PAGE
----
The permanent exhibition on the history of Quebec at the Musée de la civilisation du Québec
The Musée de la civilisation du Québec in Quebec City is a society museum that deals with all facets of the human experience in its exhibitions, whether the functioning of the human body, a cultural manifestation such as song, or the history of the world’s peoples. Its dynamic museological approach makes it one of the most visited museums in Canada. Its permanent exhibition People of Québec … Then and Now presents the history of French immigrants who put down roots in New France. It starts with the alliances that they formed with the Indigenous peoples who lived in the area before them, continues with the cohabitation of French-Canadians and British immigrants and the American influences that shaped Quebec culture, and ends with the issues that are debated today in Quebec. This exhibition is an excellent starting point for understanding the historical journey of Quebecers and the current state of Quebec, the only majority Francophone province in Canada.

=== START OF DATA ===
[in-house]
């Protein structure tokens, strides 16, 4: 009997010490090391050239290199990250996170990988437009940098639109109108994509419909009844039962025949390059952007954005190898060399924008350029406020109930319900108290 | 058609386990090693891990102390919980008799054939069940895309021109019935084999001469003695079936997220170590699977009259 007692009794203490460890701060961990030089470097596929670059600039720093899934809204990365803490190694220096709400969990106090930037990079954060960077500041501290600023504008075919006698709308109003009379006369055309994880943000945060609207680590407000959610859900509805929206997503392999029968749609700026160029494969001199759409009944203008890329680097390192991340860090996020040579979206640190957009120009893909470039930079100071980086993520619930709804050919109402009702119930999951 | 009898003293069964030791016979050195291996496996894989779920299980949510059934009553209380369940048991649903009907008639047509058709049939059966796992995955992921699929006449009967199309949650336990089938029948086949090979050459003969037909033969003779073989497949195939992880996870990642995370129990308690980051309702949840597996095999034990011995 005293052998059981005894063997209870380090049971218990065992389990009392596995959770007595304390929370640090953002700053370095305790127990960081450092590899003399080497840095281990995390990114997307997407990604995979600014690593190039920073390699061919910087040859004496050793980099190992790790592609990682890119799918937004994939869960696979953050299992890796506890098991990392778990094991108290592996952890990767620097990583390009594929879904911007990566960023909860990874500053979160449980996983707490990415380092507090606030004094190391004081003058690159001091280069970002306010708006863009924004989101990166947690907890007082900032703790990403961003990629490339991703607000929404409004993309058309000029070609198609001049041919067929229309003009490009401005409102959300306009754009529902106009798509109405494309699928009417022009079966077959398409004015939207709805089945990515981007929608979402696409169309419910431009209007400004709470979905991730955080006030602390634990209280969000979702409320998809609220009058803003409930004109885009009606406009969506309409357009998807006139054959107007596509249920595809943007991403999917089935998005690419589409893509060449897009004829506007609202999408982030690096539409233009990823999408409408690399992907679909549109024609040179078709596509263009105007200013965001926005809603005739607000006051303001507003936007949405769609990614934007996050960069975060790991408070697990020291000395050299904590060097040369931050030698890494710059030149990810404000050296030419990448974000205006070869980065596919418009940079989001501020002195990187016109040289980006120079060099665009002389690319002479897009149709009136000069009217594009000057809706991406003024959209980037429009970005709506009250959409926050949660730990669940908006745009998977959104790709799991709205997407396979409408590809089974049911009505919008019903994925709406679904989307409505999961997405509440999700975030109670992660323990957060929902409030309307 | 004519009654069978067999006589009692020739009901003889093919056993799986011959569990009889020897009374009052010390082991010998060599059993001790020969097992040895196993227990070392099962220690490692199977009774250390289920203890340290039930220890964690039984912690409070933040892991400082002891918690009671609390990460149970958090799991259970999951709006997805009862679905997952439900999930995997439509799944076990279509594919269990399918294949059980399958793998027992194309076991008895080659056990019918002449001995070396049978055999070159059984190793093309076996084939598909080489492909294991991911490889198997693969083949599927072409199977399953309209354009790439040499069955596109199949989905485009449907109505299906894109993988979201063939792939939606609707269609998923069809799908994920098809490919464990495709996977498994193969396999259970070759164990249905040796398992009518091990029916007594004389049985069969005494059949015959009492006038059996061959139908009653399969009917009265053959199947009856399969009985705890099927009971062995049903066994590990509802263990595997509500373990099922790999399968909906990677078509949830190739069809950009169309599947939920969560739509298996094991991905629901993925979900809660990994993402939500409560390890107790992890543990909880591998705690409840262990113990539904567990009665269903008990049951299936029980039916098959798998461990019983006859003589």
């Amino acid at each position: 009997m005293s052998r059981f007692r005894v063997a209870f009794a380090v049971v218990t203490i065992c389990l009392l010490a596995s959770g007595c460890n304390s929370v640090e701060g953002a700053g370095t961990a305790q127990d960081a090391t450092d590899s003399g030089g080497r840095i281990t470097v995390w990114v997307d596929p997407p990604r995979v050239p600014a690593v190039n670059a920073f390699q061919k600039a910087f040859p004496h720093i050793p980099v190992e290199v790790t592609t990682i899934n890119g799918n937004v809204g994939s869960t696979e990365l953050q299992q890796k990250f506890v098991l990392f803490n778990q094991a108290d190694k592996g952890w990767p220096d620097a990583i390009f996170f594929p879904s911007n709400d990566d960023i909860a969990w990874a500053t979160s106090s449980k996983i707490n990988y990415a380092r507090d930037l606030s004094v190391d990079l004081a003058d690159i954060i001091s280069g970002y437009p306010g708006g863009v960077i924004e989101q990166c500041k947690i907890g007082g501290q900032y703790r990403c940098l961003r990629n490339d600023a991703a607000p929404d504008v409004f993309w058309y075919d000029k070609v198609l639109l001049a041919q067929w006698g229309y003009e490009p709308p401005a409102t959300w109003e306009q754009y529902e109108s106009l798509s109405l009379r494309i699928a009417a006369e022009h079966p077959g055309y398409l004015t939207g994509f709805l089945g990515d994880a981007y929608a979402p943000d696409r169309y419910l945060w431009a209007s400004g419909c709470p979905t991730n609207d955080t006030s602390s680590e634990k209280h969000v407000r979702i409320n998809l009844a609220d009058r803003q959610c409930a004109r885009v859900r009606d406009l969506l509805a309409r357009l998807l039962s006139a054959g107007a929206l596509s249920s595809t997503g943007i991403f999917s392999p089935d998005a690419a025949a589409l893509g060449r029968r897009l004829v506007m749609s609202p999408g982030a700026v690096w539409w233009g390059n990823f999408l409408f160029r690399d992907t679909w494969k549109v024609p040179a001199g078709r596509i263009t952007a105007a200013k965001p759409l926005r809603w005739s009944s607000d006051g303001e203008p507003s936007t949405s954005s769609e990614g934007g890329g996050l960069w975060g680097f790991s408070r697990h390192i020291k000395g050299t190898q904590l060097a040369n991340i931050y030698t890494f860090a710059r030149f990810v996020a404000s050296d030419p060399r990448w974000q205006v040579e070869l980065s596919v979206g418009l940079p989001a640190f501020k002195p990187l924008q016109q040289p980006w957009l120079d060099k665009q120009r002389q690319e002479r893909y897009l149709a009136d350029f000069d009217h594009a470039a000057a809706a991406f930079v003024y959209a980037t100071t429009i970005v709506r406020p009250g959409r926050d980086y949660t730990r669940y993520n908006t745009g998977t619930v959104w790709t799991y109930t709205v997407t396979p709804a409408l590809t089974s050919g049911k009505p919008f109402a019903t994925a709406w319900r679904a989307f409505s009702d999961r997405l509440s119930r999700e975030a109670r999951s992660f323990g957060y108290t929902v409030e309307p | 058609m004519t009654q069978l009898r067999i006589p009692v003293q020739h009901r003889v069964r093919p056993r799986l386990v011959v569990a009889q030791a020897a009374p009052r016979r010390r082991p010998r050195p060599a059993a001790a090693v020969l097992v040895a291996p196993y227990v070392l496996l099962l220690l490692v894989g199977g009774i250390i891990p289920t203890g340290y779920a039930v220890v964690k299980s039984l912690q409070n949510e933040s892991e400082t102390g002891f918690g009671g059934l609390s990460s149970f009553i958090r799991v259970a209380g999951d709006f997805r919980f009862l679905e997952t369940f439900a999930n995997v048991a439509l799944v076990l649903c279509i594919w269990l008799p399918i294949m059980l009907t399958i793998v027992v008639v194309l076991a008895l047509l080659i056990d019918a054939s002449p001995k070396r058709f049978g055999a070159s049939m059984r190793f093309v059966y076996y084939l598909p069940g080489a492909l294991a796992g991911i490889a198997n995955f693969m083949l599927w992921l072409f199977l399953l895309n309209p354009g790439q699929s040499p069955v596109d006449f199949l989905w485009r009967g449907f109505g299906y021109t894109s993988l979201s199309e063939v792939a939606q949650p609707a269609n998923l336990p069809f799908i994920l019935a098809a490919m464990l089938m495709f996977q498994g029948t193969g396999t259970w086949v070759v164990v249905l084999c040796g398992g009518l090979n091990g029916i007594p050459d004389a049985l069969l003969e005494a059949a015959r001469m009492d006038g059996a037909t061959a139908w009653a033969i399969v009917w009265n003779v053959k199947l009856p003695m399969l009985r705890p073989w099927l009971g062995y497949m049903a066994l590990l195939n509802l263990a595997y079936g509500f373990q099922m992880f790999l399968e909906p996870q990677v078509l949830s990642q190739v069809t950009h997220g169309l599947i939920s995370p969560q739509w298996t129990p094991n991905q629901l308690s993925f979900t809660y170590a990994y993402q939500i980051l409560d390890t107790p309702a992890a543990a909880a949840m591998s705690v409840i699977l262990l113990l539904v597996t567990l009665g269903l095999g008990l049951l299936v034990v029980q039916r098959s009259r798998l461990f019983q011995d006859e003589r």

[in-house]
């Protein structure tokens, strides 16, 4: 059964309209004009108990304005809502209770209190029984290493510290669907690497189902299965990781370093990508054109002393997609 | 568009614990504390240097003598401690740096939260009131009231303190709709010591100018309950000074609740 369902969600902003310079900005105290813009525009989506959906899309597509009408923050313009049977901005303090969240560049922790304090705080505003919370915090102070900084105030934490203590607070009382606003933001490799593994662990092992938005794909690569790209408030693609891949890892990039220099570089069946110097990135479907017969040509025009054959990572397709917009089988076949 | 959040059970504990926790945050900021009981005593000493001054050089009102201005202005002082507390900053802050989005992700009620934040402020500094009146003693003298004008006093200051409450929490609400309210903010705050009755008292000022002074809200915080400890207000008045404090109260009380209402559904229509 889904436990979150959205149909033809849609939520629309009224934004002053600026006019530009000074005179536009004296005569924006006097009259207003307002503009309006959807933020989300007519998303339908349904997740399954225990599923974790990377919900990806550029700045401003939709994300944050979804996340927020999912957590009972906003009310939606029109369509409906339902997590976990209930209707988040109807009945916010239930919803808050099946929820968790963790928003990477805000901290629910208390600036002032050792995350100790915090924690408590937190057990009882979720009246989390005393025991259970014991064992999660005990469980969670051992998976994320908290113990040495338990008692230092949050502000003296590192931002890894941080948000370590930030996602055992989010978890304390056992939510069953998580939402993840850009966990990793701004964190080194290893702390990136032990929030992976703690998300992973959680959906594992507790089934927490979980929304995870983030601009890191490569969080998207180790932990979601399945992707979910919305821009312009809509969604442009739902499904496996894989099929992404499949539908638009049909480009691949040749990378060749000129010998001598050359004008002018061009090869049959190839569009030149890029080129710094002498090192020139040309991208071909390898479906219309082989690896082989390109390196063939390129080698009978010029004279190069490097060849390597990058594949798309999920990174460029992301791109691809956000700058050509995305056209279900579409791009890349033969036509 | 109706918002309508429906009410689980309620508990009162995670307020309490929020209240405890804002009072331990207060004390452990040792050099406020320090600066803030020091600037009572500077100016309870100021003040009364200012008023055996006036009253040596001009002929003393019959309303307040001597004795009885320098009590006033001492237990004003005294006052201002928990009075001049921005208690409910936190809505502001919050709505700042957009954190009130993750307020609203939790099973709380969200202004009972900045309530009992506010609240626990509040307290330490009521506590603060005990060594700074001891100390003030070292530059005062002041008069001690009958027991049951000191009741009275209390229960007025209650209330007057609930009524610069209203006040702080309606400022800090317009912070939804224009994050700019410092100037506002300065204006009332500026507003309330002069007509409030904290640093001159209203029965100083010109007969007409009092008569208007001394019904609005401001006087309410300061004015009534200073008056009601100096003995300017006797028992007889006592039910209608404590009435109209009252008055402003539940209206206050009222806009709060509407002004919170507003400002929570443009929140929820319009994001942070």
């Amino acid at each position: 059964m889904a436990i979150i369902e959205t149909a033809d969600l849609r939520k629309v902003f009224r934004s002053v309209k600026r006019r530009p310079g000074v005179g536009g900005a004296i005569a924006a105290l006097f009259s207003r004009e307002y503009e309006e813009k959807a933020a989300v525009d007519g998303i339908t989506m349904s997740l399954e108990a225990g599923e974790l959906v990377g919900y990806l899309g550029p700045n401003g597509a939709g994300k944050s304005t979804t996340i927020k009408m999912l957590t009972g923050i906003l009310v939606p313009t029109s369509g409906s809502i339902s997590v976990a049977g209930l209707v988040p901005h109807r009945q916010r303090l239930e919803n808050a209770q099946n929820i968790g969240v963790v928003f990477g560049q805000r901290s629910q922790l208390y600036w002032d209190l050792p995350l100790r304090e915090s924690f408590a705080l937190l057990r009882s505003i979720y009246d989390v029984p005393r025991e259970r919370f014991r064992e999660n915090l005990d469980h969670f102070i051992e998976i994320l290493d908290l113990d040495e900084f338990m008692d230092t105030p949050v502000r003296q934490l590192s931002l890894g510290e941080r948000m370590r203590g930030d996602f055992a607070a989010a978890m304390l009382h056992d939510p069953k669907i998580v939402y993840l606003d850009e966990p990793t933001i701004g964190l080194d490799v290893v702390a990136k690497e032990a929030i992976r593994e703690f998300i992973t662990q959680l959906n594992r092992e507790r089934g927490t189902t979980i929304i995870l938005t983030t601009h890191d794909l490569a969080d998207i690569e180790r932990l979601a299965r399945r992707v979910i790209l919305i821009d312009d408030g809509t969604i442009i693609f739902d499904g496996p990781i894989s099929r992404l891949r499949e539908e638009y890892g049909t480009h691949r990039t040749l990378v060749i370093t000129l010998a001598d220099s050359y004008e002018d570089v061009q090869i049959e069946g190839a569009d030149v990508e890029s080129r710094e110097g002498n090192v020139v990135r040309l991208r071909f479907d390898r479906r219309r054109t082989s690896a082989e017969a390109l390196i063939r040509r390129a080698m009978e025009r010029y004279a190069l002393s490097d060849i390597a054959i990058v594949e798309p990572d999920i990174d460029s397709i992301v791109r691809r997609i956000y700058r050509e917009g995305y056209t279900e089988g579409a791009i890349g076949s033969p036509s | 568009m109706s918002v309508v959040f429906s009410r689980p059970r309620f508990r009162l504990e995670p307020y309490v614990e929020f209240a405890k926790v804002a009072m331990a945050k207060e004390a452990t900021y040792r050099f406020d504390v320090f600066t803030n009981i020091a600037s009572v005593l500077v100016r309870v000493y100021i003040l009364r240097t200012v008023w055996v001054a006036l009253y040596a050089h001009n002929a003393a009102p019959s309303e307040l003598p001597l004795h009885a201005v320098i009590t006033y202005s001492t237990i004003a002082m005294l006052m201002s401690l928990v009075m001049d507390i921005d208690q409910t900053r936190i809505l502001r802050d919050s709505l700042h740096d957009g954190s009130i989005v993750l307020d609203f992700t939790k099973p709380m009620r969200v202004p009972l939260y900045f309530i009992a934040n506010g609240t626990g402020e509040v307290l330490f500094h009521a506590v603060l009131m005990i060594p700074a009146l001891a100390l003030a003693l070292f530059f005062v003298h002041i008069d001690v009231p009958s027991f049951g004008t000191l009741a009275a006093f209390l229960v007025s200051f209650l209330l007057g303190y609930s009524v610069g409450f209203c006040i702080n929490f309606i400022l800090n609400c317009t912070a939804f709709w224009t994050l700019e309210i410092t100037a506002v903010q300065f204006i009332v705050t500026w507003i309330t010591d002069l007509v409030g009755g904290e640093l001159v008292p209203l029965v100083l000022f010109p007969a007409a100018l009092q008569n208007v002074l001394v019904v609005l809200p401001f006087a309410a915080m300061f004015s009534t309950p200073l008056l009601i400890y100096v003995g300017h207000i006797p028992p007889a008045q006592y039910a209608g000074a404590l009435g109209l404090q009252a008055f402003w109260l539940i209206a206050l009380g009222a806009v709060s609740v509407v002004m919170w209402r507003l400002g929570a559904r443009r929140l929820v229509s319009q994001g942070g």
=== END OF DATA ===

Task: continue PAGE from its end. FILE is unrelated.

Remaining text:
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The Musée de la civilisation is renowned for its use of audiovisual and interactive technology in its exhibitions. People of Québec … Then and Now is no exception, although emphasis is placed on the collection of objects and the written information presented in several dozen short vignettes, separated by theme and period. A dozen audiovisual installations display documents from the early 20th century and more recent years. The French documents are subtitled in English. All the bilingual texts are extensively illustrated.
The objects taken from the Musée’s very rich collection have pride of place. They are all precisely documented. Amerindian pipes found during archaeological excavations and an Indigenous bark canoe; a model of the first Habitation built by Champlain, the founder of Quebec; a copper cauldron traded for fur; a travelling trunk of 17th-century immigrants; a grandfather clock; a wrought-iron cross; portraits of clerics; a reproduction of the first printing press introduced at the beginning of the British regime; advertisements; an industrial sewing machine; a telecommunications device used during Expo 67; a stage costume of the singing star Robert Charlebois, etc. In their own way, all of these objects express certain important steps on the historical journey of Quebecers.